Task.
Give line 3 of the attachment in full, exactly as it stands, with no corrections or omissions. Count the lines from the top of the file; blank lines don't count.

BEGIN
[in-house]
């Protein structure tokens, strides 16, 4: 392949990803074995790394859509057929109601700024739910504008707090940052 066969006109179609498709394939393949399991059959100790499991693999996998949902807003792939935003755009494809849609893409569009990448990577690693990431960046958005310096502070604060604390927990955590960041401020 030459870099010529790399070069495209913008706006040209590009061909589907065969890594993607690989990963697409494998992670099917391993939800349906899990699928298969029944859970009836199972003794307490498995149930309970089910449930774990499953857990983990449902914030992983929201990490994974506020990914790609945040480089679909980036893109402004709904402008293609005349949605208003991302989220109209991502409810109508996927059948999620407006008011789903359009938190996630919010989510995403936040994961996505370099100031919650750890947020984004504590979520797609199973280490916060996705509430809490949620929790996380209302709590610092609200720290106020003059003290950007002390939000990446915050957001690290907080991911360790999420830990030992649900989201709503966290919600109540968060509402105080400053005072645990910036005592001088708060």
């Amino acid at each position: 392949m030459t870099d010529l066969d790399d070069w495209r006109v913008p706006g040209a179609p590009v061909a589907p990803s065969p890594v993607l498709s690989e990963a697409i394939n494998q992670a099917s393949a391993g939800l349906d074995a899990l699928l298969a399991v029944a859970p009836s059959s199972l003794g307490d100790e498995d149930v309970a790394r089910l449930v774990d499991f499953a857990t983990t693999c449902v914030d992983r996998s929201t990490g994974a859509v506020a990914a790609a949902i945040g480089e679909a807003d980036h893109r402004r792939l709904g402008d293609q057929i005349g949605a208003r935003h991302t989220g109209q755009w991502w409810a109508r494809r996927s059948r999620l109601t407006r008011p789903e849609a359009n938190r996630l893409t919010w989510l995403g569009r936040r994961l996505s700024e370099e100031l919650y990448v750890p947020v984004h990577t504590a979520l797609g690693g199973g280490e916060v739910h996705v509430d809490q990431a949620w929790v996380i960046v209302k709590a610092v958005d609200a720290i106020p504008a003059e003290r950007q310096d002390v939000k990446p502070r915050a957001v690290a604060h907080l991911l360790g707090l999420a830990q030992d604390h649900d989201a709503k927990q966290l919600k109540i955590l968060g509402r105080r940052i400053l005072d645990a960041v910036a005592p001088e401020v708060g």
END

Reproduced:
């Amino acid at each position: 392949m030459t870099d010529l066969d790399d070069w495209r006109v913008p706006g040209a179609p590009v061909a589907p990803s065969p890594v993607l498709s690989e990963a697409i394939n494998q992670a099917s393949a391993g939800l349906d074995a899990l699928l298969a399991v029944a859970p009836s059959s199972l003794g307490d100790e498995d149930v309970a790394r089910l449930v774990d499991f499953a857990t983990t693999c449902v914030d992983r996998s929201t990490g994974a859509v506020a990914a790609a949902i945040g480089e679909a807003d980036h893109r402004r792939l709904g402008d293609q057929i005349g949605a208003r935003h991302t989220g109209q755009w991502w409810a109508r494809r996927s059948r999620l109601t407006r008011p789903e849609a359009n938190r996630l893409t919010w989510l995403g569009r936040r994961l996505s700024e370099e100031l919650y990448v750890p947020v984004h990577t504590a979520l797609g690693g199973g280490e916060v739910h996705v509430d809490q990431a949620w929790v996380i960046v209302k709590a610092v958005d609200a720290i106020p504008a003059e003290r950007q310096d002390v939000k990446p502070r915050a957001v690290a604060h907080l991911l360790g707090l999420a830990q030992d604390h649900d989201a709503k927990q966290l919600k109540i955590l968060g509402r105080r940052i400053l005072d645990a960041v910036a005592p001088e401020v708060g």